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How Are Presidential Candidates Responding To Violent Protests?


Protests and street violence in this country compel us to follow a few differing narratives. One narrative is the simple statement of facts. Protests against police violence and protests on the other side have triggered violence in Kenosha, Wis., and Portland, Ore. In Portland over the weekend, pickup truck drivers flying Trump flags clashed with protesters. Somebody opened fire, a person was killed, and a far-right group in Portland claims the man killed was a friend of theirs. We will keep seeking facts. And keep in mind how much we do not yet know in this developing story. So that's one narrative.

Then there's the narrative of the presidential politics, which are not necessarily related to the facts. NPR national political correspondent Mara Liasson is here to discuss this. Hey there, Mara.


INSKEEP: So this is a big deal for both main presidential candidates. How does President Trump view the violence?

LIASSON: I think he is - thinks the violence will help him underscore his law-and-order message that really dominated last week's Republican convention. You heard speaker after speaker say, quote, "You won't be safe in Joe Biden's America." The president has been focusing on the protests rather than on the shooting of a Black man that sparked them in Kenosha. He was very active on Twitter yesterday, close to 90 tweets. After a person was fatally shot in Portland, he tweeted, big backlash going on in Portland. He liked a tweet supporting Kyle Rittenhouse. That's the 17-year-old Trump supporter who's been charged with two homicides in Kenosha. He's been retweeting approvingly about the caravan of Trump supporters heading into Portland, calling Black Lives Matter supporters thugs. Clearly, the president thinks this plays to his advantage.

INSKEEP: But with that said, you said - that slogan was, you won't be safe in Joe Biden's America. But this is all happening in Donald Trump's America. Trump is president. How does he argue that he's not responsible but would somehow make it better?

LIASSON: Right. Well, this is a tough argument. He's showing pictures of violence that are happening on his watch and saying, this is what would happen if Biden was president. He says two contradictory things - I alone can fix it, and it's not my responsibility. His campaign makes the point that these are Democrat-run cities. Mark Meadows, the White House chief of staff, explained it in a very us-versus-them way yesterday on "Meet The Press."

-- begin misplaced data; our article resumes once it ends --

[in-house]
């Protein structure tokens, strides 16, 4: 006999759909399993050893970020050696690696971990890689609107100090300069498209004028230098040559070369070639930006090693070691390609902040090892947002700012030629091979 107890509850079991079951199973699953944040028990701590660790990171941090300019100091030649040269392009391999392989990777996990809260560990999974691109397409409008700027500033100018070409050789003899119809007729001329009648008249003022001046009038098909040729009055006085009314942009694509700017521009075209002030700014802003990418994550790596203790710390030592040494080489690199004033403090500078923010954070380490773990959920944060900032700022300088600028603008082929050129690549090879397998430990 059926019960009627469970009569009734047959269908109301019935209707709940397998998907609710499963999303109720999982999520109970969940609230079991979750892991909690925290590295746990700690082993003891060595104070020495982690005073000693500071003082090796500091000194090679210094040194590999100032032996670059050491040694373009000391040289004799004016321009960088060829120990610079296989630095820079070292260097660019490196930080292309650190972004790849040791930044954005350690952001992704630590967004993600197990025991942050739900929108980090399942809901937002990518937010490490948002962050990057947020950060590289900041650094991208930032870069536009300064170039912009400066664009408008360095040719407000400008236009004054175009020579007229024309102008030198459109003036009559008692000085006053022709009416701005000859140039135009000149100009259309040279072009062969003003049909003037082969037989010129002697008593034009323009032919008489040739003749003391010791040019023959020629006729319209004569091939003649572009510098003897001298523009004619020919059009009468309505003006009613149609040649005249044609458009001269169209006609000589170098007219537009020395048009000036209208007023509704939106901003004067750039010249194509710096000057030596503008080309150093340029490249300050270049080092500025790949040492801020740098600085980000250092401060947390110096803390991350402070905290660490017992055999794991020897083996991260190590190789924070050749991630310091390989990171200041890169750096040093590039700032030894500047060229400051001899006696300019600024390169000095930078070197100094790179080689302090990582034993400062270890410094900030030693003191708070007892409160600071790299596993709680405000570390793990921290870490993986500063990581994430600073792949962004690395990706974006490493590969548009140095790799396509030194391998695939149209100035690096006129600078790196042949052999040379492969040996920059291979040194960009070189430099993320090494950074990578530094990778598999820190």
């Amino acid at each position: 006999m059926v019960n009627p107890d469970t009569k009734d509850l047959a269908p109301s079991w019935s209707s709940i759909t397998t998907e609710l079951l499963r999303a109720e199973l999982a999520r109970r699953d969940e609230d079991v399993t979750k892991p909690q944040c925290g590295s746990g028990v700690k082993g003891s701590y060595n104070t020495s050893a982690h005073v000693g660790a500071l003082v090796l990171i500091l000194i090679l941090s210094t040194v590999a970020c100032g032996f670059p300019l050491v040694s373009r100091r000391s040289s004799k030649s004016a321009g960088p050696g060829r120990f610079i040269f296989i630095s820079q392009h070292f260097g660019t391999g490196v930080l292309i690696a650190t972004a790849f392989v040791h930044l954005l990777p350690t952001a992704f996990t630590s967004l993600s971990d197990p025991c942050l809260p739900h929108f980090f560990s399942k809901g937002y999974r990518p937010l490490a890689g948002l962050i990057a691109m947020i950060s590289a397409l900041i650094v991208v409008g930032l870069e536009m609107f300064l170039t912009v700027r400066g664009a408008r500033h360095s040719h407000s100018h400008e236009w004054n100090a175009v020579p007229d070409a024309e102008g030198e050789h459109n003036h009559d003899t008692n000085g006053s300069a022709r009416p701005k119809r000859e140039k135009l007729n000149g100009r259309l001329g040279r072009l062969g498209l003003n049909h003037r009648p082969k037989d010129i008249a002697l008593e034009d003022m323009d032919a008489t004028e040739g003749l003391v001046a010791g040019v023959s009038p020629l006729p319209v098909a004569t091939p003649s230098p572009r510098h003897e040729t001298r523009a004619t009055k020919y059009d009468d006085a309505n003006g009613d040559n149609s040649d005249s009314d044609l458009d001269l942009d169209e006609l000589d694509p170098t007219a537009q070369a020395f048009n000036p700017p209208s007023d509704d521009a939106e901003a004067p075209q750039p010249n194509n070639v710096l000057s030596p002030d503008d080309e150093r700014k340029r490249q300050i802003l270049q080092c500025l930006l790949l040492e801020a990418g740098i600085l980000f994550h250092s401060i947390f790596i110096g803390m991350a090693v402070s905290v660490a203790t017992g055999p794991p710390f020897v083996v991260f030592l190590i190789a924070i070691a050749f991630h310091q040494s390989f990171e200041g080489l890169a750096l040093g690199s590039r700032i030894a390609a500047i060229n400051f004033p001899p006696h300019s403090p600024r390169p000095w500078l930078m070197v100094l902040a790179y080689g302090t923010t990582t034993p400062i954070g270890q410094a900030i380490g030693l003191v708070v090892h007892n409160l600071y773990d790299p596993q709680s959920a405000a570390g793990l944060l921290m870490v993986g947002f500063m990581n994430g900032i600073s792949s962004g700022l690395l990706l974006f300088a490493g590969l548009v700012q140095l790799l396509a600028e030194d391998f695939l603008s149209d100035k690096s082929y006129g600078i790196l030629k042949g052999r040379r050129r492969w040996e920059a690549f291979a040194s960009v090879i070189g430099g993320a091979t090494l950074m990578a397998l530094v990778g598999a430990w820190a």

MARK MEADOWS: Most of Donald Trump's America is peaceful. It is a Democrat-led city in Portland that we're talking about this morning who just yesterday denied help, once again, from the federal government.

LIASSON: So there you have it. You have Donald Trump's America, and you have another America. But it is true. On Friday, Portland's mayor said no thanks to Trump's offer to send in federal law enforcement agents. He said, quote, "When you sent the feds to Portland last month, you made the situation far worse."

INSKEEP: OK. So the president is running against Joe Biden, the nominee of the Democratic Party. What might this - how might this affect the presidential race?

LIASSON: Well, we don't know yet. Some polls show the race tightening, which both Democrats and Republicans expected to happen regardless of these events. The Trump campaign clearly thinks this works for them. They think people are turning on this issue, caring more about the riots than about racial justice. There are some polls showing support for Black Lives Matter dropping. And Kellyanne Conway, the president's adviser, said the other day that the more chaos and anarchy and violence there is, the better it will - the clearer the choice will be for the law-and-order candidate.

But Biden is pushing back pretty forcefully. He's blaming Trump for fanning the flames of hate and division. He's hoping that when suburban voters look at this violence and chaos, they will see Trump as part of the cause, not the solution, and they will see him as the bring-us-together candidate.

INSKEEP: In a few seconds, how are the candidates planning to handle the finally - final 60-some days?

LIASSON: Well, we're going to see more in-person campaigning. Of course, Trump is going to go to Kenosha on Wednesday. Biden also is going to get out on the campaign trail. And then you're going to have the debates. Those are the big set piece events that I think will be more important than ever this year.

INSKEEP: NPR's Mara Liasson. Thanks, as always.

LIASSON: Thank you. Transcript provided by NPR, Copyright NPR.

Mara Liasson is a national political correspondent for NPR. Her reports can be heard regularly on NPR's award-winning newsmagazine programs Morning Edition and All Things Considered. Liasson provides extensive coverage of politics and policy from Washington, DC — focusing on the White House and Congress — and also reports on political trends beyond the Beltway.